Blue chip brands including Daiwa, Loop, Tubertini and Sonik were among other top companies who took space in Dublin’s National Show Centre, situated close to the city’s airport. Grace McDermott, of show organiser Mara Media, reported a “very optimistic trading mood” on the show floor.
“The crowds were spending and the show was rocking,” said McDermott. “The feedback I have heard is that everyone made money. Although we are a consumer event, a lot of trade business is also done and that was certainly the case this year.
“This was the best show in the six years I have been involved with it. Some companies, like Daiwa, were not selling off their own stand but were pleased to showcase their brands and then direct customers to the appropriate supporting retailer to buy product.”
The show was a triumph in more ways than one. Bad weather on the eve of the show meant delays for exhibitors booked on flights and ferries, with some arriving with little time to spare.
In addition to a strong trade presence, attractions at the show include a fly-tyers row, a lure demo tank, casting demonstrations and a number of top fishing personalities.
The show covers coarse, sea and game fishing and collaborates with the Irish Specimen Fish Committee to present tackle awards at a special ceremony (award winners will be posted on the Angling International web site in the near future).
“We have some really exciting plans for next year and a lot of exhibitors have already said they want to double their booth space,” added McDermott. “We have almost sold out already.”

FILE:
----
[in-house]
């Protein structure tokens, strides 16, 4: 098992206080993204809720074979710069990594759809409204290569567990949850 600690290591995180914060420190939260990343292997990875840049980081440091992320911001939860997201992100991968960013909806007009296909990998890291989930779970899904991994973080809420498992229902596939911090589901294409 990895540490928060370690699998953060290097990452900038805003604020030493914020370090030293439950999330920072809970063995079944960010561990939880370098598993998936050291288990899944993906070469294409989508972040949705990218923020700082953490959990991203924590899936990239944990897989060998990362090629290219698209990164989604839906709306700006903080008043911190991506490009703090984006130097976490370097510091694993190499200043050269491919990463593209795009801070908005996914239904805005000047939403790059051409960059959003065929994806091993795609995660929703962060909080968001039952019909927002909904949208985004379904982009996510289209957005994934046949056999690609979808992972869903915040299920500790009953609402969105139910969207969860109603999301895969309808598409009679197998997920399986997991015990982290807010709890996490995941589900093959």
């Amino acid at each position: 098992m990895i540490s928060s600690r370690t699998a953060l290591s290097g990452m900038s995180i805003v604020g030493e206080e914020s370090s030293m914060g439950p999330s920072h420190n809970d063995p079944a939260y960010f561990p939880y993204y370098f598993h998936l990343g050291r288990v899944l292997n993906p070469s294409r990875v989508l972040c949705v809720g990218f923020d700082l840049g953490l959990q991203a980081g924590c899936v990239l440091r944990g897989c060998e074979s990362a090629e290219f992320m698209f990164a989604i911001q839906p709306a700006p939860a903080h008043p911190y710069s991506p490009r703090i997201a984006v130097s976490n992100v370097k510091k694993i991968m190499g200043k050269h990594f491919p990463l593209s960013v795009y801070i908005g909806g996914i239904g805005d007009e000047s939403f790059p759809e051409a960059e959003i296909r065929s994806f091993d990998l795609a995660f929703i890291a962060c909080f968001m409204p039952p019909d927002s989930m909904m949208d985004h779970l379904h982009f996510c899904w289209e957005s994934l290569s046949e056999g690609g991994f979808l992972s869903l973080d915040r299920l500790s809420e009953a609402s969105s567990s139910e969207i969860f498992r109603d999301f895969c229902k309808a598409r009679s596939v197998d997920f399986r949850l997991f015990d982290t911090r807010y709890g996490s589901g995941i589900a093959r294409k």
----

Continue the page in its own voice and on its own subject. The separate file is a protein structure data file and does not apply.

Buying patterns at Carp Italy, which took place in Gonzaga, Milan, at the weekend, sent out some encouraging signals for the country’s tackle industry, according to one of its top distributors.
Fabio Boscolo, owner of Big Fish Fishing Products, told Angling International: “The best results were with products from the most iconic brands. We had a very good response to Gardner, Taska, Solar, Century and Leon Hoogendijk, which is a signal that people are not searching for no-brand, cheap products, but want to spend their money on something reliable and backed up by after-sales support.
“Italy is for sure going through tough times, but Carp Italy left almost everybody with the hope that our market, which has been ruined by heavy taxation and lack of financial aid, can find a way to remain viable.
“Some of the companies from other countries commented on how much enthusiasm there is about product in Italy, while in other countries the public is much more indifferent.”
Though official figures were not available, Boscolo said that attendance at the show had been good and that young people were especially in evidence. “Tackle sales have been good but the average spend has been lower than usual for many businesses,” he added.
Founded in 1999, Carp Italy is held in the Fiera Millenaria in Gonzaga and attracts manufacturers, distributors and retailers. Brands represented this year included Pure Fishing, CC Moore, Fox International, Korda Europe, Milo, Paioli Sport, Rekord Fishing and Imperial Fishing.